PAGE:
A new threat has recently emerged on social media platforms, particularly Facebook: deepfake gambling scams. Scammers are now leveraging cutting-edge artificial intelligence (AI) technology to create compelling deepfake videos of celebrities, politicians, financial experts, and even your friends and family, all to lure you into fraudulent gambling schemes.

What exactly are Deepfake videos?

What Are Deepfakes And How To Spot Them?

Deepfakes are hyper-realistic videos or audio recordings, generated using AI, that mimic real people. They have been circulating online for years, with one of the first going viral in 2018. However, the technology has now advanced to the point where deep fakes are easy to produce and incredibly convincing.

As I was scrolling through my Facebook newsfeed this morning, I was taken aback by a deepfake video of the President of Nepal, Ram Chandra Paudel. In the video, he appeared to be promoting a gambling site. As a tech enthusiast, I quickly realized that the video was fake. However, seeing a president promoting a gambling site could easily deceive any law-abiding individual into falling for the scam. Below is the screenshots:

Another incident involved a Facebook page named ‘Cbi helpline number,’ where an Indian police officer encouraged individuals facing difficulties claiming their KBC Lottery winnings (a scam that has been running for several years) to contact him via WhatsApp for assistance.

Buy Me A Coffee

These incidents are widespread on Facebook, and anyone lacking awareness could easily fall victim to such scams.

CERT-In Finds Multiple Vulnerabilities in Android, Advises Users to Update

How Deepfake Gambling Scams Work

Deepfake technology has become a powerful tool for scammers looking to exploit unsuspecting victims. One prevalent method involves the creation of highly convincing videos, often featuring recognizable figures endorsing dubious gambling platforms or strategies. These videos are so realistic that they can be almost impossible to differentiate from genuine content.

Once created, these deepfake videos are disseminated widely across social media platforms, often through paid advertising or by sharing them within investment and gambling-related groups and pages. The videos usually include a compelling call to action, directing viewers to contact a specific WhatsApp number for exclusive “insider tips” or to join a supposedly secret investment group.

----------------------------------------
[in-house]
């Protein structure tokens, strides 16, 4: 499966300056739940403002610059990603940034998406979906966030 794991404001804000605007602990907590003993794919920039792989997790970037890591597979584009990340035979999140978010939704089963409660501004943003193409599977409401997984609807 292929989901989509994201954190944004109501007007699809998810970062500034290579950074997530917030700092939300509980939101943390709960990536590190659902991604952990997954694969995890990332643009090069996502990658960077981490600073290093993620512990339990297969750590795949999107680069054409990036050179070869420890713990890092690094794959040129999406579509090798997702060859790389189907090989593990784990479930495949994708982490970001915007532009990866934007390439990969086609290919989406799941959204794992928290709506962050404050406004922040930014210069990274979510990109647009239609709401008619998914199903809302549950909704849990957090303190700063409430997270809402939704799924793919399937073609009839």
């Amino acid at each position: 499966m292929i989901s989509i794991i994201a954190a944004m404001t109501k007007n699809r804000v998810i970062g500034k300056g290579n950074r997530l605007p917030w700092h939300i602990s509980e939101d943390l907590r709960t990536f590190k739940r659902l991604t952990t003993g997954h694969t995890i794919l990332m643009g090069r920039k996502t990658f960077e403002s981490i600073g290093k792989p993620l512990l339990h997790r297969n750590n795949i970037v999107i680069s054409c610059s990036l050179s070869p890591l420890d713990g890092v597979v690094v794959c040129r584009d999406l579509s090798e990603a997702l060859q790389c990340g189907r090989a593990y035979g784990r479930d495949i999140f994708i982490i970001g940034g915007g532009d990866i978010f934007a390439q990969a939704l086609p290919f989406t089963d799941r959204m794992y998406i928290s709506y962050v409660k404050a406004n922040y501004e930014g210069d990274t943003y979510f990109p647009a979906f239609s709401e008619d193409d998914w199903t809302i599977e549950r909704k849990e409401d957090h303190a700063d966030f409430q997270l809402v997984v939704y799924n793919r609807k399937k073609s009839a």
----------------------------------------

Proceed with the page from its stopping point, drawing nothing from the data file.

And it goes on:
When you reach out to the scammer on WhatsApp, they will employ high-pressure tactics to persuade you to invest in their fraudulent scheme, making promises of unrealistic returns or guaranteed wins. To further build trust, they may even utilize additional deepfake videos or voice messages, making the scam seem even more legitimate.

Red Flags to Watch For:

  • Unrealistic Promises: Be wary of any investment opportunity that sounds too good to be true.
  • Unsolicited Messages: If you receive unsolicited messages promoting gambling opportunities, especially on WhatsApp, do not proceed.
  • Requests for Personal Information: Legitimate financial advisors or investment platforms will never ask for your personal information through social media or messaging apps.
  • Pressure Tactics: Scammers often use high-pressure tactics to get you to invest quickly.
24 Bugs in Chinese Biometric Devices Can Compromise Data

Protecting Yourself from Deepfake Gambling Scams

  • Be Skeptical: Don’t blindly trust videos or messages you see on social media, even if they appear to come from a trusted source.
  • Verify Information: Before investing in any opportunity, do your research and verify the information from reputable sources.
  • Report Suspicious Activity: If you encounter a suspected deep fake scam, report it to the social media platform and the relevant authorities.

The Bottom Line

Deepfake gambling scams represent a dangerous new frontier in online fraud. By staying vigilant, educating yourself about this emerging threat, and reporting suspicious activity, you can protect yourself and your finances from these AI-powered imposters.